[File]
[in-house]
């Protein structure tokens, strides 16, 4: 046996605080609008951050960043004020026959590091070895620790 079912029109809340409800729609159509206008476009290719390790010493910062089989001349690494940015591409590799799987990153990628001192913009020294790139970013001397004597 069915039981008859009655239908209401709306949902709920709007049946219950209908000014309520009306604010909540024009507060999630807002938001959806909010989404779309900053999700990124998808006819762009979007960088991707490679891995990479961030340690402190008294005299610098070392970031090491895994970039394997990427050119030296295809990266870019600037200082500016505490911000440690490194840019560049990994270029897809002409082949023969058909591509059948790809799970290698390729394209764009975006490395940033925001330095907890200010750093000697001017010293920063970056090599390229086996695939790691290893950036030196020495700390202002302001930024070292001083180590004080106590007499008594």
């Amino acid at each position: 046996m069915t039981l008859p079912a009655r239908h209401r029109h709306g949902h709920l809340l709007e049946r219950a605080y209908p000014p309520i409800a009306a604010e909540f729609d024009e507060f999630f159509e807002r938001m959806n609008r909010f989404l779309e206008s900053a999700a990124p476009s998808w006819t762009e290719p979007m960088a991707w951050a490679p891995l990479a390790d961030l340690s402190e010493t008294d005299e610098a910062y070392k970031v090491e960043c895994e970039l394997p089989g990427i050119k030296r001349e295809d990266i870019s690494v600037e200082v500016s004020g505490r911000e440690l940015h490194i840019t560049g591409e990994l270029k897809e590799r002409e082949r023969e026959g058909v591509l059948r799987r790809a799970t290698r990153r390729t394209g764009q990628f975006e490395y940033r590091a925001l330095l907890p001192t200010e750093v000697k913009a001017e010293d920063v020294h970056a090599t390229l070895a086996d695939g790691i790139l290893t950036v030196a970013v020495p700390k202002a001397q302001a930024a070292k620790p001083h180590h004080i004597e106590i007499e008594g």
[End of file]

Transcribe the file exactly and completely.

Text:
[in-house]
């Protein structure tokens, strides 16, 4: 046996605080609008951050960043004020026959590091070895620790 079912029109809340409800729609159509206008476009290719390790010493910062089989001349690494940015591409590799799987990153990628001192913009020294790139970013001397004597 069915039981008859009655239908209401709306949902709920709007049946219950209908000014309520009306604010909540024009507060999630807002938001959806909010989404779309900053999700990124998808006819762009979007960088991707490679891995990479961030340690402190008294005299610098070392970031090491895994970039394997990427050119030296295809990266870019600037200082500016505490911000440690490194840019560049990994270029897809002409082949023969058909591509059948790809799970290698390729394209764009975006490395940033925001330095907890200010750093000697001017010293920063970056090599390229086996695939790691290893950036030196020495700390202002302001930024070292001083180590004080106590007499008594």
């Amino acid at each position: 046996m069915t039981l008859p079912a009655r239908h209401r029109h709306g949902h709920l809340l709007e049946r219950a605080y209908p000014p309520i409800a009306a604010e909540f729609d024009e507060f999630f159509e807002r938001m959806n609008r909010f989404l779309e206008s900053a999700a990124p476009s998808w006819t762009e290719p979007m960088a991707w951050a490679p891995l990479a390790d961030l340690s402190e010493t008294d005299e610098a910062y070392k970031v090491e960043c895994e970039l394997p089989g990427i050119k030296r001349e295809d990266i870019s690494v600037e200082v500016s004020g505490r911000e440690l940015h490194i840019t560049g591409e990994l270029k897809e590799r002409e082949r023969e026959g058909v591509l059948r799987r790809a799970t290698r990153r390729t394209g764009q990628f975006e490395y940033r590091a925001l330095l907890p001192t200010e750093v000697k913009a001017e010293d920063v020294h970056a090599t390229l070895a086996d695939g790691i790139l290893t950036v030196a970013v020495p700390k202002a001397q302001a930024a070292k620790p001083h180590h004080i004597e106590i007499e008594g």